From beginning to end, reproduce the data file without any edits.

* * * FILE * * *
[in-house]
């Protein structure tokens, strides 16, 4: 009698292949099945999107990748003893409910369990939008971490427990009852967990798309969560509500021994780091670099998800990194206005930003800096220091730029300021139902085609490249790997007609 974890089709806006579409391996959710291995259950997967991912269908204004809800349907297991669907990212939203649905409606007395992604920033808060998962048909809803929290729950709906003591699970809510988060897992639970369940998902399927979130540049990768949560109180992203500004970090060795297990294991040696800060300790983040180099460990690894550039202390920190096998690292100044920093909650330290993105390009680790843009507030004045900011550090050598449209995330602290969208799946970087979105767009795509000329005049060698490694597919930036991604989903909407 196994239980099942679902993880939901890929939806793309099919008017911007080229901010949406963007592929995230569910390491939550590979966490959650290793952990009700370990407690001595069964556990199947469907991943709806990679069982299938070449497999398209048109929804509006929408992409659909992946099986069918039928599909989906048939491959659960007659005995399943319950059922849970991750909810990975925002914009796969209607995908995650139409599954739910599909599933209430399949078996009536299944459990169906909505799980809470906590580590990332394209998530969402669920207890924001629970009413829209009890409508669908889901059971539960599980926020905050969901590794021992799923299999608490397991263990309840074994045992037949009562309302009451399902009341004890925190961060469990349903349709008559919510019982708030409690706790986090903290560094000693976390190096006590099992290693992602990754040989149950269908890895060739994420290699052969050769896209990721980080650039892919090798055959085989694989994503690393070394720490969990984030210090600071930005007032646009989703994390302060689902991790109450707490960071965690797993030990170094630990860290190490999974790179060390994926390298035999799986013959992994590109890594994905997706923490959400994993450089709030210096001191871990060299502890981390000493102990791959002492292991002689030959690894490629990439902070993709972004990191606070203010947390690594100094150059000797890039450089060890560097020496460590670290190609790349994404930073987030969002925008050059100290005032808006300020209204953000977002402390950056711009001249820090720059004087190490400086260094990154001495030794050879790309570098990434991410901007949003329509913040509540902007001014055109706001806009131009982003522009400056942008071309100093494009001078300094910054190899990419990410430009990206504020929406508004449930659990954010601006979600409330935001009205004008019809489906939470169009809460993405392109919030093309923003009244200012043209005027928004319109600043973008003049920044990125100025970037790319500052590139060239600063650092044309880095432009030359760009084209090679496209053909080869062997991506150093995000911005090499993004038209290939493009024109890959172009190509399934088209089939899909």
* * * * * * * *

[in-house]
């Protein structure tokens, strides 16, 4: 009698292949099945999107990748003893409910369990939008971490427990009852967990798309969560509500021994780091670099998800990194206005930003800096220091730029300021139902085609490249790997007609 974890089709806006579409391996959710291995259950997967991912269908204004809800349907297991669907990212939203649905409606007395992604920033808060998962048909809803929290729950709906003591699970809510988060897992639970369940998902399927979130540049990768949560109180992203500004970090060795297990294991040696800060300790983040180099460990690894550039202390920190096998690292100044920093909650330290993105390009680790843009507030004045900011550090050598449209995330602290969208799946970087979105767009795509000329005049060698490694597919930036991604989903909407 196994239980099942679902993880939901890929939806793309099919008017911007080229901010949406963007592929995230569910390491939550590979966490959650290793952990009700370990407690001595069964556990199947469907991943709806990679069982299938070449497999398209048109929804509006929408992409659909992946099986069918039928599909989906048939491959659960007659005995399943319950059922849970991750909810990975925002914009796969209607995908995650139409599954739910599909599933209430399949078996009536299944459990169906909505799980809470906590580590990332394209998530969402669920207890924001629970009413829209009890409508669908889901059971539960599980926020905050969901590794021992799923299999608490397991263990309840074994045992037949009562309302009451399902009341004890925190961060469990349903349709008559919510019982708030409690706790986090903290560094000693976390190096006590099992290693992602990754040989149950269908890895060739994420290699052969050769896209990721980080650039892919090798055959085989694989994503690393070394720490969990984030210090600071930005007032646009989703994390302060689902991790109450707490960071965690797993030990170094630990860290190490999974790179060390994926390298035999799986013959992994590109890594994905997706923490959400994993450089709030210096001191871990060299502890981390000493102990791959002492292991002689030959690894490629990439902070993709972004990191606070203010947390690594100094150059000797890039450089060890560097020496460590670290190609790349994404930073987030969002925008050059100290005032808006300020209204953000977002402390950056711009001249820090720059004087190490400086260094990154001495030794050879790309570098990434991410901007949003329509913040509540902007001014055109706001806009131009982003522009400056942008071309100093494009001078300094910054190899990419990410430009990206504020929406508004449930659990954010601006979600409330935001009205004008019809489906939470169009809460993405392109919030093309923003009244200012043209005027928004319109600043973008003049920044990125100025970037790319500052590139060239600063650092044309880095432009030359760009084209090679496209053909080869062997991506150093995000911005090499993004038209290939493009024109890959172009190509399934088209089939899909």